Howard in the Navy: Arrested Landing

As Americans we always hear we have the most skilled military. All of their moves are done with precision. 

Landing on a naval aircraft carrier is as precise of a maneuver as you’re going to get. Going over 200 miles per hour, pilots must catch one of four steel cables. 

The "arrested landing," as they call it, is sudden and immediate. We took a Carrier Onboard Delivery aircraft, or COD, to the ship. It’s basically a hollowed out version of a commercial aircraft. 
After about an hour in the air our pilot locates the USS Abraham Lincoln. 

On land the ship is a massive 1,100 feet long. But from the cockpit it’s as small as an ant. At landing we go from 200 miles an hour to zero in less than two seconds. 

Before flying to the carrier, we had to go through survival training at the Aviation Survival Training Center at Naval Station Norfolk 

“Everybody thinks it won’t happen to them, but eventually it’s going to happen to them or somebody they know so they absolutely have to be prepared,” said Michael Hiltke, the survival trainer.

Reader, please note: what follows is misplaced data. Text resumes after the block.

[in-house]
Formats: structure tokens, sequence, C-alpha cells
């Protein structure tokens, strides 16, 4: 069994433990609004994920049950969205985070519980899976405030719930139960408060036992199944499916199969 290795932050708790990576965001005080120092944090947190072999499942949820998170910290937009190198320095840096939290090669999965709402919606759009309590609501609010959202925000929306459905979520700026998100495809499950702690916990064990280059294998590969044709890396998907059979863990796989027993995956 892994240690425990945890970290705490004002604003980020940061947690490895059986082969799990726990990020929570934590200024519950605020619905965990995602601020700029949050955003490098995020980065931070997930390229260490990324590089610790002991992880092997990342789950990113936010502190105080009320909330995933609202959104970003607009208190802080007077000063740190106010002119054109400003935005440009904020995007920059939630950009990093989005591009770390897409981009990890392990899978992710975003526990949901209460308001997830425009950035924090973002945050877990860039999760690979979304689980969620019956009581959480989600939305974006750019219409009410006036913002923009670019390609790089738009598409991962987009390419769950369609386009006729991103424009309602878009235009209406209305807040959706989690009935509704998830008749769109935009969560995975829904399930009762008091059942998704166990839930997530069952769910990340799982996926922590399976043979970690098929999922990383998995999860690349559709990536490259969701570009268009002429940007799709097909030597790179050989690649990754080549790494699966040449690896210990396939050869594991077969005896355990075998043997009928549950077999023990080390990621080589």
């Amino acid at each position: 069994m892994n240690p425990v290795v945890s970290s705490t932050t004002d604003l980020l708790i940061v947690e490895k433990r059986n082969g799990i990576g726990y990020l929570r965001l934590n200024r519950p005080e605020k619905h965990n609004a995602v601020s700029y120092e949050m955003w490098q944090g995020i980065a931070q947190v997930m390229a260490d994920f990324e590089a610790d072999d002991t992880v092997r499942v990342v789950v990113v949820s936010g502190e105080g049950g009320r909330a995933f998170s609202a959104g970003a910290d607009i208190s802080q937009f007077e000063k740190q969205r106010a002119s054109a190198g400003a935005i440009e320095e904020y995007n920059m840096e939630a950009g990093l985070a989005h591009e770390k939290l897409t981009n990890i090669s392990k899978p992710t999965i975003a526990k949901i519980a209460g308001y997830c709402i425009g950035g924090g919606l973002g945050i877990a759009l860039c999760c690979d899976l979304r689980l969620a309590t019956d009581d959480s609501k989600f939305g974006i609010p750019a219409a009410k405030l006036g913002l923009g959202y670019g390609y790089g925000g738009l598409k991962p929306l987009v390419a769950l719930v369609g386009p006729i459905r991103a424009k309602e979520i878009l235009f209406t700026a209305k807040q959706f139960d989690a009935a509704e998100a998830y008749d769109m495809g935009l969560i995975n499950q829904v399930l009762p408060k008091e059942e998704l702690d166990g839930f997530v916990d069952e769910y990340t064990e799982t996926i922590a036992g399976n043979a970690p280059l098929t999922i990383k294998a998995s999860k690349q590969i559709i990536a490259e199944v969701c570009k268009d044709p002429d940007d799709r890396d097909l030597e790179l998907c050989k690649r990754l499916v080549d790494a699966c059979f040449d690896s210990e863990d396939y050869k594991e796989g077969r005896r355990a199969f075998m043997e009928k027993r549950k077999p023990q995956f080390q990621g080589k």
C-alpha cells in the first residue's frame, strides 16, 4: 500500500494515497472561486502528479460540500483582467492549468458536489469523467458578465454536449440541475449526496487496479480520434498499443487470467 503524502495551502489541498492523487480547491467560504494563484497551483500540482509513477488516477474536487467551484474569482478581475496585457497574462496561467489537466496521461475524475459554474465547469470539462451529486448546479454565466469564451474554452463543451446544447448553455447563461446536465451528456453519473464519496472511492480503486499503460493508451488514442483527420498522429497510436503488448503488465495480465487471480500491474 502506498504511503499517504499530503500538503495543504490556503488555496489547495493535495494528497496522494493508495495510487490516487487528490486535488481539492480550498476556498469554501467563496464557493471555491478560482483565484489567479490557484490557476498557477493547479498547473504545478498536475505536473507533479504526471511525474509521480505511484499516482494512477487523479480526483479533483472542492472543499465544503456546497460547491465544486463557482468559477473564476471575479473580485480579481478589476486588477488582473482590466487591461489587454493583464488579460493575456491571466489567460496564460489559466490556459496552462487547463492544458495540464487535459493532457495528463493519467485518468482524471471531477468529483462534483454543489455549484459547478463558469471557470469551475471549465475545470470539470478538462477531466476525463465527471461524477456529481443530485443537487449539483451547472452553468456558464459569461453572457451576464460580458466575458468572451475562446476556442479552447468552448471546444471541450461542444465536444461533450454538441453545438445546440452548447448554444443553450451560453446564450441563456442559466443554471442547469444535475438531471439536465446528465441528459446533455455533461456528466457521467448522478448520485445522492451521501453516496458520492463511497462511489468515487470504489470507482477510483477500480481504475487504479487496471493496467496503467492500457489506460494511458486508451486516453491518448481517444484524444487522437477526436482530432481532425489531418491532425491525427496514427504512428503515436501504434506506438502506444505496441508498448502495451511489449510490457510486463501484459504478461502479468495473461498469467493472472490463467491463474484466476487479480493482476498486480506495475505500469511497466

The “it” is a crash landing. Either a freak accident, being shot out of the sky, or over shooting the runway on a carrier. 

The flight deck of the ship is only 400 yards. By comparison, the shortest runway at Charlotte Douglas is about 3,000 yards. 

“We do a limited classroom, but no one remembers the classroom. It’s all about the simulators out here,” he said. 

Hiltke has trained sailors for 25 years. The first swim is as easy as you’re going to get: 25 yards in a bathing suit. 

We then suited up in a flight suit and boots, a helmet, and life preserver. It’s all the same gear that’s required on the aircraft. 

“Helicopters have a reputation for sinking rapidly and flipping over when they hit the water so we simulate that by flipping them over,” said Hiltke. 

This dunker is called “panic in a can.” Strapped in our seats we have to get out. After coming to the surface we tread water or use a technique called drown proofing. We basically stay completely still, head underwater, only coming up to take a breath. We’d do this until our brothers and sisters come to save us.

“They always say that although its more violent and it’s always a lot colder that the real things that simulates exactly what happens out there in the real deal. So instead of having to think about what to do they’ve already done it, so they just do it,” he said. 

Navy pilots have to go through this training every four years. Typically, that training lasts for two days. 

These pieces highlight Howard's experience with our men and women in the United States Navy. They are written in the first person for that reason.